This article leaves me with many questions but it quotes a study which suggests that students that watched a podcast of a lecture scored better than students that actually attended the lecture. It’s worth a read.
The BBC has some great on-line courses available for those using podcasting in the classroom. They are not specifically for podcasting but the crossover from radio to podcasting is easy to make. Below are links to a few that I think look interesting for what I do.
Free On-line Courses
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Wesley Fryer presented a session entitled I’ve Recorded a Podcast, Now What? He focussed on tools that are free or low cost that teachers can use to post their podcasts. I’ll post some of his links below in case you want to follow them.
Though I enjoyed Wesley’s presentation I’m not convinced podcasts hosted outside of our school is the right way to go at ISB. Externally hosted sites help with some of the support issues of local hosting and lessens the load on our school’s servers/bandwidth but local hosting is better for us. By hosting locally we don’t have to worry about the slow connection speeds we face when we try to surf outside China. Also, we don’t have to worry about investing a lot of time into a site to suddenly find China has blocked it and we can no longer access our content. Finally, we learned from the earthquake north of Taiwan in December 2006 that it’s best to keep our content close to the principle users. For several months many of us had trouble getting to our wikis at http://wikispaces.com because of a broken pipe. Lesson learned, keep content close to those that need it.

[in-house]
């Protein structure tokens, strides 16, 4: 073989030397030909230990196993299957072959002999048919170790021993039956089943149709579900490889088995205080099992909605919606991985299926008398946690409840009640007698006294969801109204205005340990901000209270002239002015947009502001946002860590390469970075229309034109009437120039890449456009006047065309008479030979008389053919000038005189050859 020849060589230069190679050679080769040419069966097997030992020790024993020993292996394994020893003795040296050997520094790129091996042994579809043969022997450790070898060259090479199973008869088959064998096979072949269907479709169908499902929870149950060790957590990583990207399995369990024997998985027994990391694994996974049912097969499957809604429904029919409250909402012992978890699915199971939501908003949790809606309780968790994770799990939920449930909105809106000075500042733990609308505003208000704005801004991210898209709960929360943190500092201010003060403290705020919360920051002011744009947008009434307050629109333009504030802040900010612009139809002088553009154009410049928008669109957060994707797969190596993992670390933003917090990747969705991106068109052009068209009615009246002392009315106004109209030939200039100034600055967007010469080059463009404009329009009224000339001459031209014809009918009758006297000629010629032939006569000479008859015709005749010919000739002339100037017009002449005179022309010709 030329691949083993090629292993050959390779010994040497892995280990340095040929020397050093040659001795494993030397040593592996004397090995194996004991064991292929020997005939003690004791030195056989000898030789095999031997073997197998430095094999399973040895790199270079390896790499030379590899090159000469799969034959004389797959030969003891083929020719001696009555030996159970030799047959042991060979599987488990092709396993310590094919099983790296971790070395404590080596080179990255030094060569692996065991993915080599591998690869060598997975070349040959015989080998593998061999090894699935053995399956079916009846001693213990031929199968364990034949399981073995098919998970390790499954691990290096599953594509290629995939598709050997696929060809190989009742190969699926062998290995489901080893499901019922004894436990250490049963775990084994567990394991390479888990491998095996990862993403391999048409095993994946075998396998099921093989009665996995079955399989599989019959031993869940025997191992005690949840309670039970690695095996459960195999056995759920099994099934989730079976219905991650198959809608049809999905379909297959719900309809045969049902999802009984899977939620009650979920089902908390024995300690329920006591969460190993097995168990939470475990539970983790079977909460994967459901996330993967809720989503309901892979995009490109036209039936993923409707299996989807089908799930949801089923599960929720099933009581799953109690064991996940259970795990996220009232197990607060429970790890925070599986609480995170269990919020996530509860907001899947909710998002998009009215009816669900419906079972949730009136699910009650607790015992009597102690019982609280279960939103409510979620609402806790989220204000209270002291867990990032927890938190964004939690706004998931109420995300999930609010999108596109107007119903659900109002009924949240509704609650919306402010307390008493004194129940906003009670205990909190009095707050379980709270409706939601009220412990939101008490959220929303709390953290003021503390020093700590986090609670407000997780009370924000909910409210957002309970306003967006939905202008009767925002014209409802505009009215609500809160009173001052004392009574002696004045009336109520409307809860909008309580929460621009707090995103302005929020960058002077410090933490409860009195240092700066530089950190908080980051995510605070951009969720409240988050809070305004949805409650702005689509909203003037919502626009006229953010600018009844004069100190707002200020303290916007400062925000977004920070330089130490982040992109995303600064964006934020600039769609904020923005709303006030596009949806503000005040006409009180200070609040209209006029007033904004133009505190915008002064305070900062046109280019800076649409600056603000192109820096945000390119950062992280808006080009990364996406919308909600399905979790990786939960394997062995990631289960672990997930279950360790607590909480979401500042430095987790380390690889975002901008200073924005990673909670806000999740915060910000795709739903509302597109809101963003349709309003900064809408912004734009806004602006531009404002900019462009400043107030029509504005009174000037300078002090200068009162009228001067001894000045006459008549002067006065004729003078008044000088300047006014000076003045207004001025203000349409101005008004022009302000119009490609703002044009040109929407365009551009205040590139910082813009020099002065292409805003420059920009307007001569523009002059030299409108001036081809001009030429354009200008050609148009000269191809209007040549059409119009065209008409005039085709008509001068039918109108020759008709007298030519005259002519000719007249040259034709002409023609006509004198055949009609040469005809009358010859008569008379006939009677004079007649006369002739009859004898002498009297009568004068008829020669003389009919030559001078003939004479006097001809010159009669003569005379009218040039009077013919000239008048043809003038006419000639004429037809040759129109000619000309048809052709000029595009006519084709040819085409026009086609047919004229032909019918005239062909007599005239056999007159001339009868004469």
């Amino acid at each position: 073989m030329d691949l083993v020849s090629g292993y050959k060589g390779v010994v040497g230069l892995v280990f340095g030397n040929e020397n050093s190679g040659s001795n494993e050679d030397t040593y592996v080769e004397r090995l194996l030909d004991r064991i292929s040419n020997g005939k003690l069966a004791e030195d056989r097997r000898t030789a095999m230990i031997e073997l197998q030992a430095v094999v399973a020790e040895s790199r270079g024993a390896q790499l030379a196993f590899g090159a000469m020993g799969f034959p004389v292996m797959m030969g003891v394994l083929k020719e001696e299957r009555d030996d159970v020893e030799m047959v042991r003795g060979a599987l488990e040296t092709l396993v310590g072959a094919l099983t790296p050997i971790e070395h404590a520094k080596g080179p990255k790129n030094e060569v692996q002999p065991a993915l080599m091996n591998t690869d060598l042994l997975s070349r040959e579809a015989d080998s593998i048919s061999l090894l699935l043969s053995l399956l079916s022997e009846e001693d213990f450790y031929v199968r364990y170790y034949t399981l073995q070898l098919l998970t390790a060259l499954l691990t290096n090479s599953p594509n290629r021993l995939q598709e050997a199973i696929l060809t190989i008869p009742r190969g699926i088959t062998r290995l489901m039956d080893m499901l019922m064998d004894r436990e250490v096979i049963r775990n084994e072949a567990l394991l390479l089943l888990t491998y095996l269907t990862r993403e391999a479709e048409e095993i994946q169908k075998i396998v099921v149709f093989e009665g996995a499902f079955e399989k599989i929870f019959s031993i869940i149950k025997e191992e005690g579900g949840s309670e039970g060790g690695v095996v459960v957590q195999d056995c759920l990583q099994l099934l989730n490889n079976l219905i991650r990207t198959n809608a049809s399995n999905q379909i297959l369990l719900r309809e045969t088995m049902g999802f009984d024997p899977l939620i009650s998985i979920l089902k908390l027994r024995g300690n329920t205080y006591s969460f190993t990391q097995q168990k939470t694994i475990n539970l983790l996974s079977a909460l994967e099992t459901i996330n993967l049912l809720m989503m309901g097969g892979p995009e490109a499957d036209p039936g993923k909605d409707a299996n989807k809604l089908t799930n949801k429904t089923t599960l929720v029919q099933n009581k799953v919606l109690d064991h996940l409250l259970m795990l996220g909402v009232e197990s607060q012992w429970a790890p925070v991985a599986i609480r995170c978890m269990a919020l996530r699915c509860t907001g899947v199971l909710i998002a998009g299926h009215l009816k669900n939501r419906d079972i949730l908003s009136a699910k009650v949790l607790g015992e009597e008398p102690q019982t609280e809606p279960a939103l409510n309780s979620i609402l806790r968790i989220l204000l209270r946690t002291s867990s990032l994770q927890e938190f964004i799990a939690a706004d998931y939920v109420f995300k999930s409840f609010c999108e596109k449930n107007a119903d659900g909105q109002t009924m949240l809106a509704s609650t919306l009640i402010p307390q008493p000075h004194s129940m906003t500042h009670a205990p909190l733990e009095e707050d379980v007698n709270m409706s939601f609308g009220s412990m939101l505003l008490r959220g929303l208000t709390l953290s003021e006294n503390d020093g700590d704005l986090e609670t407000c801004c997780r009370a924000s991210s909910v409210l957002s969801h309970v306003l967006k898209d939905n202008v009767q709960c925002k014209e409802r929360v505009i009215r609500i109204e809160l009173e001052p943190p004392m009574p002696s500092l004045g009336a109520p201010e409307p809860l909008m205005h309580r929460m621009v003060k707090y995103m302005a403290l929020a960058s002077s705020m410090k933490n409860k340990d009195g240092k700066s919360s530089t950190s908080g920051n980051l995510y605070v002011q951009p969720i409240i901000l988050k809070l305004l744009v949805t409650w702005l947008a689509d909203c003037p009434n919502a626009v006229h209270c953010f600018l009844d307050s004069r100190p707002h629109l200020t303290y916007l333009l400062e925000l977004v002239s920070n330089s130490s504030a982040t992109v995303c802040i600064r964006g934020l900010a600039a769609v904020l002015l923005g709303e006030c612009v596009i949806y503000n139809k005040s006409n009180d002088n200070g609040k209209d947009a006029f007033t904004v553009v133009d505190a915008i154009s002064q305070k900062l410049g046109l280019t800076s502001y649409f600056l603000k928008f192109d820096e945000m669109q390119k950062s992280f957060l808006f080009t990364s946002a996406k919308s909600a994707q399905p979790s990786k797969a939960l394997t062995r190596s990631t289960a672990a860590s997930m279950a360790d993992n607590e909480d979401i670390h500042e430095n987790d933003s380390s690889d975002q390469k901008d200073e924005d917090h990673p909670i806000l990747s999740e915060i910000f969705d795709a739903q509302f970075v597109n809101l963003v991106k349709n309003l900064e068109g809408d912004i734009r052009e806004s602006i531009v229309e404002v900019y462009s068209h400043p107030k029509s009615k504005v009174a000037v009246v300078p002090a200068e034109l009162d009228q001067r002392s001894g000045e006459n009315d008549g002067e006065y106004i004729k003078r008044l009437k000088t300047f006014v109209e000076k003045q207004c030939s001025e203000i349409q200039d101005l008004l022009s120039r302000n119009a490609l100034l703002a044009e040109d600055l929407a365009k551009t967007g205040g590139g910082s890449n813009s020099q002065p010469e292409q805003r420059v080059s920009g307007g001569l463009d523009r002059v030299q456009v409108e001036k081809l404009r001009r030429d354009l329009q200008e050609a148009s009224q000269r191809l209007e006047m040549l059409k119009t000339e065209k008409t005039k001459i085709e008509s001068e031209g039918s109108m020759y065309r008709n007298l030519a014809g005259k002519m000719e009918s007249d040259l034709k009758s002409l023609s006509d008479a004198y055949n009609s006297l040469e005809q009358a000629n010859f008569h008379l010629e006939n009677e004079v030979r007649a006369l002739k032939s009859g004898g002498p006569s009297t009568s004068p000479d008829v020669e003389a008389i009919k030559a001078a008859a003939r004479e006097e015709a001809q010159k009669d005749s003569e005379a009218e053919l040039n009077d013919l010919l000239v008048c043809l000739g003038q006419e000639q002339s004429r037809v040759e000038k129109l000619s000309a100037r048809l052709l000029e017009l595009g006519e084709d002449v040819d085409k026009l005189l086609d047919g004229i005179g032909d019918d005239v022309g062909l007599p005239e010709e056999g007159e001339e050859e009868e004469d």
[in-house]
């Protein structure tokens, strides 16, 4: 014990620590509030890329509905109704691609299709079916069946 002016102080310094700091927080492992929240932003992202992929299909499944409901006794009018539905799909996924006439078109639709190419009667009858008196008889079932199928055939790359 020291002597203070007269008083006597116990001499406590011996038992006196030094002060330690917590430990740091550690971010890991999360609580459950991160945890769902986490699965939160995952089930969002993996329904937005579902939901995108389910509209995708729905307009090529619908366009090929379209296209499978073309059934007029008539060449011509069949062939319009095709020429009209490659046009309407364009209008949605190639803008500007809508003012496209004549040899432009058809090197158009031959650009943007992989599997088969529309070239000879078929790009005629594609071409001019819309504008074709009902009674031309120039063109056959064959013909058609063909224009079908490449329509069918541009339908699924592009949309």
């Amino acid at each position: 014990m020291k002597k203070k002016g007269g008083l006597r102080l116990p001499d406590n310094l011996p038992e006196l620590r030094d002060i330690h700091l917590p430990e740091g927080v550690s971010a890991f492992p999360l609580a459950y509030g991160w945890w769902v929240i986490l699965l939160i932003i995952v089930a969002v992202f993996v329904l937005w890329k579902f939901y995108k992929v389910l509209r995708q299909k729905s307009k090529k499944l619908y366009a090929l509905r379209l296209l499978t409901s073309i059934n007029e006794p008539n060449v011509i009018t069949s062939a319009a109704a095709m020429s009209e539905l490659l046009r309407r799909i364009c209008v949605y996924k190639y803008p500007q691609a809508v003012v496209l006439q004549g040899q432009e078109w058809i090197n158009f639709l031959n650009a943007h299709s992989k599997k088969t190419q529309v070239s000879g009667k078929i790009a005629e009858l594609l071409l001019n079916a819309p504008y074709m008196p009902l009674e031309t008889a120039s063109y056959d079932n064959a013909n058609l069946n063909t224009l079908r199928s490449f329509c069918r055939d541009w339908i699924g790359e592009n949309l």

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I like podcasts. I listen to them all the time. I just got back from a week in Vietnam and I looked forward to the flight so I could catch up on my podcast listening. Also, I listen to them when I run. I’ve even had to get a little external speaker for my iPod so I can finish listening to podcasts when I’m stretching after my run. Having said all this, podcasts are a slow way to get information. They’re not very efficient. Reading or more specifically skimming, is much quicker.
This is why it’s important to have a finger ready by the fast forward button when listening to podcasts. When podcasters are taking their time getting to the point, hit the fast forward button and get to the point for them. Just a tip for how to listen to a podcast.
By the way, when watching a recorded TV program, I always fast forward through the commercials 🙂
I’ve posted before how I enjoy the TED Talk Podcasts. They have a great diversity of speakers. One of our high school economics teachers is using a speech by economist Bjorn Lomborg with his students. In the podcast Lomborg makes a case for using economics to prioritize global issues. Lomborg’s auguement has given the class lots to talk about.
I’m not a fan of video podcasts or vodcasts as some people call them. I enjoy listening to podcasts but watching someone sit in front of his computer and yak, just doesn’t work for me. That is until I discovered The Show with Ze Frank. I’m a little late to the party on this one.
Ze Frank is a humourist, satirist, musician, and web designer that set out in March 2006 to produce a video podcast each weekday for a year. I found myself at his site after reading a reference on a tech site. What got me watching his show was his use of his camera. Though Ze sits in front of his computer and yaks, the images are not static. Careful and quick camera changes make his work visually interesting. His sense of humour is what keeps me going back each day.
It has an “explicit” tag at Apple’s podcast directory so teachers will have to be careful which episode they use with students but it’s worth a look for those that have older students and kids using video. For those teaching media studies the following the show has garnered is fascinating. Fans of the show are known as “sports racers” and each show is introduced by a sports racer. Racers record their intros and send them into Ze’s wiki. Another phenomena is the sports racer Running Fool. Running Fool is making his way across the US by being passed from one sports racer to the next. He’s totally reliant on sports racers for his transportation and accommodation. It seems to be working.
Lively camera work, quirky humour and a new twist to audience participation make The Ze Frank Show worth a look. The whole thing may turn out to be no more real than The Lonely Girl but hey, it’s no less real than reality TV.